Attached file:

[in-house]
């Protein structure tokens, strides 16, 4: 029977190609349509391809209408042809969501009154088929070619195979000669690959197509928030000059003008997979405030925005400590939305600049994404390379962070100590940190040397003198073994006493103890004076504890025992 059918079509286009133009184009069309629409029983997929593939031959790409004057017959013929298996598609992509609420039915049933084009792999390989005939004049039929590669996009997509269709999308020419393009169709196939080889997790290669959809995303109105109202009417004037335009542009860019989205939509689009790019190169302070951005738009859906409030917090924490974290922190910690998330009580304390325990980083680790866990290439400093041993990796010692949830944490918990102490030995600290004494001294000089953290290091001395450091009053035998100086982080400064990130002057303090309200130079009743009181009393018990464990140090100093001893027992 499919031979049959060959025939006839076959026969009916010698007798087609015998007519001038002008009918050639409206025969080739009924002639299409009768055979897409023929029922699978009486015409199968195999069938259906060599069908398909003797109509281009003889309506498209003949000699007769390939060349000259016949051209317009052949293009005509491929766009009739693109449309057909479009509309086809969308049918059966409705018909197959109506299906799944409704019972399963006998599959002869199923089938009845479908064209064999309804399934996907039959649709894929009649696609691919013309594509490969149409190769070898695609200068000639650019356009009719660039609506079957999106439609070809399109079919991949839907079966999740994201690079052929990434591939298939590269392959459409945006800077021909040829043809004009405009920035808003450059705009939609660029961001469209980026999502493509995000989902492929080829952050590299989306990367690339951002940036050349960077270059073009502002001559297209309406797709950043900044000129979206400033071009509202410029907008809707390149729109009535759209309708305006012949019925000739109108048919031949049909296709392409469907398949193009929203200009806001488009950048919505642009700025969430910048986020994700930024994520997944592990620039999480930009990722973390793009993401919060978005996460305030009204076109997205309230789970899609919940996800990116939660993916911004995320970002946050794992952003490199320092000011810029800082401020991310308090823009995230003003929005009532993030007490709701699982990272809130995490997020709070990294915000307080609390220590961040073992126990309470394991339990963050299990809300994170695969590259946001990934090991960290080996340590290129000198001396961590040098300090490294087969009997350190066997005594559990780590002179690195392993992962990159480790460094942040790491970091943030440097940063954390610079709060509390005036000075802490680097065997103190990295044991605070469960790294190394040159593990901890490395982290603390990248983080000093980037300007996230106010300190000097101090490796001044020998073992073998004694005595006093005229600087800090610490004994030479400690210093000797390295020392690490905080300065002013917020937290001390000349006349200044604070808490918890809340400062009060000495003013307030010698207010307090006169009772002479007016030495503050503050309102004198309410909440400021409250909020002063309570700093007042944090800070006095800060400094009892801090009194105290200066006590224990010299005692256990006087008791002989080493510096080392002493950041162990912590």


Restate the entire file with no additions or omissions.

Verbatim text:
[in-house]
């Protein structure tokens, strides 16, 4: 029977190609349509391809209408042809969501009154088929070619195979000669690959197509928030000059003008997979405030925005400590939305600049994404390379962070100590940190040397003198073994006493103890004076504890025992 059918079509286009133009184009069309629409029983997929593939031959790409004057017959013929298996598609992509609420039915049933084009792999390989005939004049039929590669996009997509269709999308020419393009169709196939080889997790290669959809995303109105109202009417004037335009542009860019989205939509689009790019190169302070951005738009859906409030917090924490974290922190910690998330009580304390325990980083680790866990290439400093041993990796010692949830944490918990102490030995600290004494001294000089953290290091001395450091009053035998100086982080400064990130002057303090309200130079009743009181009393018990464990140090100093001893027992 499919031979049959060959025939006839076959026969009916010698007798087609015998007519001038002008009918050639409206025969080739009924002639299409009768055979897409023929029922699978009486015409199968195999069938259906060599069908398909003797109509281009003889309506498209003949000699007769390939060349000259016949051209317009052949293009005509491929766009009739693109449309057909479009509309086809969308049918059966409705018909197959109506299906799944409704019972399963006998599959002869199923089938009845479908064209064999309804399934996907039959649709894929009649696609691919013309594509490969149409190769070898695609200068000639650019356009009719660039609506079957999106439609070809399109079919991949839907079966999740994201690079052929990434591939298939590269392959459409945006800077021909040829043809004009405009920035808003450059705009939609660029961001469209980026999502493509995000989902492929080829952050590299989306990367690339951002940036050349960077270059073009502002001559297209309406797709950043900044000129979206400033071009509202410029907008809707390149729109009535759209309708305006012949019925000739109108048919031949049909296709392409469907398949193009929203200009806001488009950048919505642009700025969430910048986020994700930024994520997944592990620039999480930009990722973390793009993401919060978005996460305030009204076109997205309230789970899609919940996800990116939660993916911004995320970002946050794992952003490199320092000011810029800082401020991310308090823009995230003003929005009532993030007490709701699982990272809130995490997020709070990294915000307080609390220590961040073992126990309470394991339990963050299990809300994170695969590259946001990934090991960290080996340590290129000198001396961590040098300090490294087969009997350190066997005594559990780590002179690195392993992962990159480790460094942040790491970091943030440097940063954390610079709060509390005036000075802490680097065997103190990295044991605070469960790294190394040159593990901890490395982290603390990248983080000093980037300007996230106010300190000097101090490796001044020998073992073998004694005595006093005229600087800090610490004994030479400690210093000797390295020392690490905080300065002013917020937290001390000349006349200044604070808490918890809340400062009060000495003013307030010698207010307090006169009772002479007016030495503050503050309102004198309410909440400021409250909020002063309570700093007042944090800070006095800060400094009892801090009194105290200066006590224990010299005692256990006087008791002989080493510096080392002493950041162990912590």